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Virtual Field Tour - Elko, NV - July 13, 2011

Posted 8/5/2011 4:17pm by Brenda Smith.

Elko Field Tour-crested wheatgrass site

Hi folks,

If you didn’t get up to the Ecologically-based invasive plant management field tour in Elko a couple of weeks back – boy are you in luck!  Just looking at the big Nevada sky, don’t you feel like you missed out?  Organized by Kent McAdoo, Natural Resources Specialists with Univ. of Nevada Cooperative Extension, Kent has a whole lot going on up in Northern NV.  You can see Kent talking up in the middle of the picture here – everyone is looking to where he is pointing.  This plot is in some research that he has been conducted at the South Fork Stat Park, near Spring Creek.  The treatments have been conducted to look at how to diversify a healthy monoculture of crested wheatgrass.  Kent is probably saying something like “our plots do have a number of species that established including the yarrow and there is a sagebrush plant there in the middle of the plot, but the crested wheat rebounded from control efforts also”.  Eleven different native species were seeded in these plots.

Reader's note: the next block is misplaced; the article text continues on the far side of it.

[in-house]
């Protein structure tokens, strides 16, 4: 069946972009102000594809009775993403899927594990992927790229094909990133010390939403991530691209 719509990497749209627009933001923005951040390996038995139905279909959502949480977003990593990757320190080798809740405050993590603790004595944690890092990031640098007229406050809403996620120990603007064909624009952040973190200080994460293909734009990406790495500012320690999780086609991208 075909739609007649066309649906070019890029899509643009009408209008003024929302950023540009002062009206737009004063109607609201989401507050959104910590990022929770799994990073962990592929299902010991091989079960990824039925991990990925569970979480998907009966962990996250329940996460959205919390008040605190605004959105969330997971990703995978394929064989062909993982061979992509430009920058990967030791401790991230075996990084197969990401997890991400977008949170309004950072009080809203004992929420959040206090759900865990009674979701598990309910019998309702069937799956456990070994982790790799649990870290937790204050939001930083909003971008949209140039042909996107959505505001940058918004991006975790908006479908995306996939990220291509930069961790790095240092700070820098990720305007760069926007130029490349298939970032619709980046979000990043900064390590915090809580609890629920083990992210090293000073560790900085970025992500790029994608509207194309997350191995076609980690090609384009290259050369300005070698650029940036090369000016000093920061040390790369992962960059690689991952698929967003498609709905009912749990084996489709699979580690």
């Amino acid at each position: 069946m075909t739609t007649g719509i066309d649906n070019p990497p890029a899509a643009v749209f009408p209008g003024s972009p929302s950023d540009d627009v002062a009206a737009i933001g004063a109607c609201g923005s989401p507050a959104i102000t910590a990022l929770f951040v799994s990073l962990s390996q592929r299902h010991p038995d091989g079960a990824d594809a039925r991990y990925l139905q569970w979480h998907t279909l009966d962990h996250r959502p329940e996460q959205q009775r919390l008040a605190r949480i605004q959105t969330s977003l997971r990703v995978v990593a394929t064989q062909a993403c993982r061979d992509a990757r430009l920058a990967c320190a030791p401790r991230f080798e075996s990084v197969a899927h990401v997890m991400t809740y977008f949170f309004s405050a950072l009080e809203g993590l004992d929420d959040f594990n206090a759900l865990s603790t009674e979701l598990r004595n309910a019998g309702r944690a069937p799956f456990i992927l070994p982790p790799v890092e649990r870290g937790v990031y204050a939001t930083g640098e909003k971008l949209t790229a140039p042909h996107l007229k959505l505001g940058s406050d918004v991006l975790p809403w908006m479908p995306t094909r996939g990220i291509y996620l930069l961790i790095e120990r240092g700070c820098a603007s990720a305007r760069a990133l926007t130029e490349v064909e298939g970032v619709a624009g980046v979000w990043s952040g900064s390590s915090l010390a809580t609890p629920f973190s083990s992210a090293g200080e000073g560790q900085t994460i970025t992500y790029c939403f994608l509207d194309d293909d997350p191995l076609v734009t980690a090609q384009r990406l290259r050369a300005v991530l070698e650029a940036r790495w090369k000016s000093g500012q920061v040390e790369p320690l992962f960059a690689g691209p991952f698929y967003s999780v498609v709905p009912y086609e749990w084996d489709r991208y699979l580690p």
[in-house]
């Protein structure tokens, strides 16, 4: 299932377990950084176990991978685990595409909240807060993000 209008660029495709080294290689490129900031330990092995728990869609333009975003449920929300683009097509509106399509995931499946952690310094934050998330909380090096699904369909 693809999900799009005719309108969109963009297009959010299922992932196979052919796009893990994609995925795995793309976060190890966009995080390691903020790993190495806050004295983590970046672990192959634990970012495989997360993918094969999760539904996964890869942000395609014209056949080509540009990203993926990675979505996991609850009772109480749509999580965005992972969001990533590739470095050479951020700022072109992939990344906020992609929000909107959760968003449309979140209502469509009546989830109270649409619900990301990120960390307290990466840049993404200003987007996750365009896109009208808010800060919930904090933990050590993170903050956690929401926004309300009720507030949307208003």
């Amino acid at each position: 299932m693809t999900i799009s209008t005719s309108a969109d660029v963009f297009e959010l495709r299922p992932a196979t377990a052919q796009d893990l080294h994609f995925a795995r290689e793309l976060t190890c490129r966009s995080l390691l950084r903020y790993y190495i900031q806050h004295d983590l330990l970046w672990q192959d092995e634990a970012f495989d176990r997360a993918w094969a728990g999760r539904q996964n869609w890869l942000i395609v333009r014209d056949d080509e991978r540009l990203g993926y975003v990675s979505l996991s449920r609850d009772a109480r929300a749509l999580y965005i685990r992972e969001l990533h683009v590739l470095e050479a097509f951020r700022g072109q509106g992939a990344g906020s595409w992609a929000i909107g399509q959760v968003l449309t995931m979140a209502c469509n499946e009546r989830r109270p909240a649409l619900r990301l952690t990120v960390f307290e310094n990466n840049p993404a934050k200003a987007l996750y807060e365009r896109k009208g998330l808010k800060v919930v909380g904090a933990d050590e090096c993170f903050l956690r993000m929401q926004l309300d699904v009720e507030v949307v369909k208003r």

Elko Field Tour-sagebrush transplat plots

And how about them sagebrush?  Just down the trail, another experiment where Kent and Co. are looking at transplanting Wyoming big sagebrush to increase seed source diversity.  The plants in this plot were nursery stock transplanted in 2008, and looking quite healthy.  The purpose in transplanting sagebrush into monocultures of crested wheat is to increase habitat for a variety of wildlife, not the least of which is sage grouse.

Elko Field Tour-cheatgrass/glyphosate site

Here we are now, north of Elko quite a few miles – somewhere on the road out to Mountain City, Hwy 51.  You can see a pretty good infestation of cheatgrass.  Here Kent has a couple of different experiments established and I am sorry I did not adequately get a photo that shows the most promising result at this site which is a study that Kent and Earl Creech did (when Earl was the UNCE Weed Specialist, now with USU in Logan, UT), where they looked at low rates of glyphosate to control cheatgrass and release the perennial species.  They found 6 oz. of glyphosate to adequately control the cheatgrass, yet not damage the desired perennial grasses or sagebrush.

For more information on Kent’s field tour, handouts are available to download: